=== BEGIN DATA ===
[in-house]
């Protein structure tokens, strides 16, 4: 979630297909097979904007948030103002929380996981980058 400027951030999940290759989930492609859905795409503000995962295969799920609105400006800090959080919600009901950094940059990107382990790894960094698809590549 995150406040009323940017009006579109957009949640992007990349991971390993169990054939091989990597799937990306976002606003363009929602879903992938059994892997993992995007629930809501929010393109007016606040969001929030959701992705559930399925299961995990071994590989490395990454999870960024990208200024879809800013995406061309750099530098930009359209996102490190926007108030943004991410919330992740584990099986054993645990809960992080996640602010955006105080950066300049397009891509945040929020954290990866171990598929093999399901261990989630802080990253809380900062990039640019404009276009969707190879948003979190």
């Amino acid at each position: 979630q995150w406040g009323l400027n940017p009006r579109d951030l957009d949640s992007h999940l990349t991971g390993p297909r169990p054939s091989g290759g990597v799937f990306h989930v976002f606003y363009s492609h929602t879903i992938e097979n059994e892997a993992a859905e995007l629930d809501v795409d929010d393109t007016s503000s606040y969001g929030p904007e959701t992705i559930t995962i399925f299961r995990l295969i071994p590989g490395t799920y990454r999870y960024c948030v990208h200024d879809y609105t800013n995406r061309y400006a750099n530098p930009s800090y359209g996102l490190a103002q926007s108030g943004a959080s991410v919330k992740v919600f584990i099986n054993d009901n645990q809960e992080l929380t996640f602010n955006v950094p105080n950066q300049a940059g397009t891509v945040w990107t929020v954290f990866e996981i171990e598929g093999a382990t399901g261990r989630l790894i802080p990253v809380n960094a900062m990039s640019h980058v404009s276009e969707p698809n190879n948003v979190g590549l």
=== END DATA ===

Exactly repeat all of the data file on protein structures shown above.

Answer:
[in-house]
């Protein structure tokens, strides 16, 4: 979630297909097979904007948030103002929380996981980058 400027951030999940290759989930492609859905795409503000995962295969799920609105400006800090959080919600009901950094940059990107382990790894960094698809590549 995150406040009323940017009006579109957009949640992007990349991971390993169990054939091989990597799937990306976002606003363009929602879903992938059994892997993992995007629930809501929010393109007016606040969001929030959701992705559930399925299961995990071994590989490395990454999870960024990208200024879809800013995406061309750099530098930009359209996102490190926007108030943004991410919330992740584990099986054993645990809960992080996640602010955006105080950066300049397009891509945040929020954290990866171990598929093999399901261990989630802080990253809380900062990039640019404009276009969707190879948003979190």
């Amino acid at each position: 979630q995150w406040g009323l400027n940017p009006r579109d951030l957009d949640s992007h999940l990349t991971g390993p297909r169990p054939s091989g290759g990597v799937f990306h989930v976002f606003y363009s492609h929602t879903i992938e097979n059994e892997a993992a859905e995007l629930d809501v795409d929010d393109t007016s503000s606040y969001g929030p904007e959701t992705i559930t995962i399925f299961r995990l295969i071994p590989g490395t799920y990454r999870y960024c948030v990208h200024d879809y609105t800013n995406r061309y400006a750099n530098p930009s800090y359209g996102l490190a103002q926007s108030g943004a959080s991410v919330k992740v919600f584990i099986n054993d009901n645990q809960e992080l929380t996640f602010n955006v950094p105080n950066q300049a940059g397009t891509v945040w990107t929020v954290f990866e996981i171990e598929g093999a382990t399901g261990r989630l790894i802080p990253v809380n960094a900062m990039s640019h980058v404009s276009e969707p698809n190879n948003v979190g590549l």